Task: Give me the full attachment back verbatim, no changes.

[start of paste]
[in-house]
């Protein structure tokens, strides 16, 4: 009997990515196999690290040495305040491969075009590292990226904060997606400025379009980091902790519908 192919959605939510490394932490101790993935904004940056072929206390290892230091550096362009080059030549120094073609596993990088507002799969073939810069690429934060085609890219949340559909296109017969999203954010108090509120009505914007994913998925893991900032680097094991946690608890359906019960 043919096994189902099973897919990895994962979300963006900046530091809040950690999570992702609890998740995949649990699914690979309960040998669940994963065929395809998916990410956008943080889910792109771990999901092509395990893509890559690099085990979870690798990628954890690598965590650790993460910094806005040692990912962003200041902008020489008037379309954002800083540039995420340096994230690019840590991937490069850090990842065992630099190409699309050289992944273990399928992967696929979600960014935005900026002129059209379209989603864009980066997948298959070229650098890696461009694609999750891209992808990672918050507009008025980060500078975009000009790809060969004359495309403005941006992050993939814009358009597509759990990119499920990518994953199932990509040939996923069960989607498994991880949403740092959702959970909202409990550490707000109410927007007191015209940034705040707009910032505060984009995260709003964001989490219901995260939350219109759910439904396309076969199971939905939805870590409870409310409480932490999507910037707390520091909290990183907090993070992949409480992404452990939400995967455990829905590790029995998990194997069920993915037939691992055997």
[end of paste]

[in-house]
């Protein structure tokens, strides 16, 4: 009997990515196999690290040495305040491969075009590292990226904060997606400025379009980091902790519908 192919959605939510490394932490101790993935904004940056072929206390290892230091550096362009080059030549120094073609596993990088507002799969073939810069690429934060085609890219949340559909296109017969999203954010108090509120009505914007994913998925893991900032680097094991946690608890359906019960 043919096994189902099973897919990895994962979300963006900046530091809040950690999570992702609890998740995949649990699914690979309960040998669940994963065929395809998916990410956008943080889910792109771990999901092509395990893509890559690099085990979870690798990628954890690598965590650790993460910094806005040692990912962003200041902008020489008037379309954002800083540039995420340096994230690019840590991937490069850090990842065992630099190409699309050289992944273990399928992967696929979600960014935005900026002129059209379209989603864009980066997948298959070229650098890696461009694609999750891209992808990672918050507009008025980060500078975009000009790809060969004359495309403005941006992050993939814009358009597509759990990119499920990518994953199932990509040939996923069960989607498994991880949403740092959702959970909202409990550490707000109410927007007191015209940034705040707009910032505060984009995260709003964001989490219901995260939350219109759910439904396309076969199971939905939805870590409870409310409480932490999507910037707390520091909290990183907090993070992949409480992404452990939400995967455990829905590790029995998990194997069920993915037939691992055997």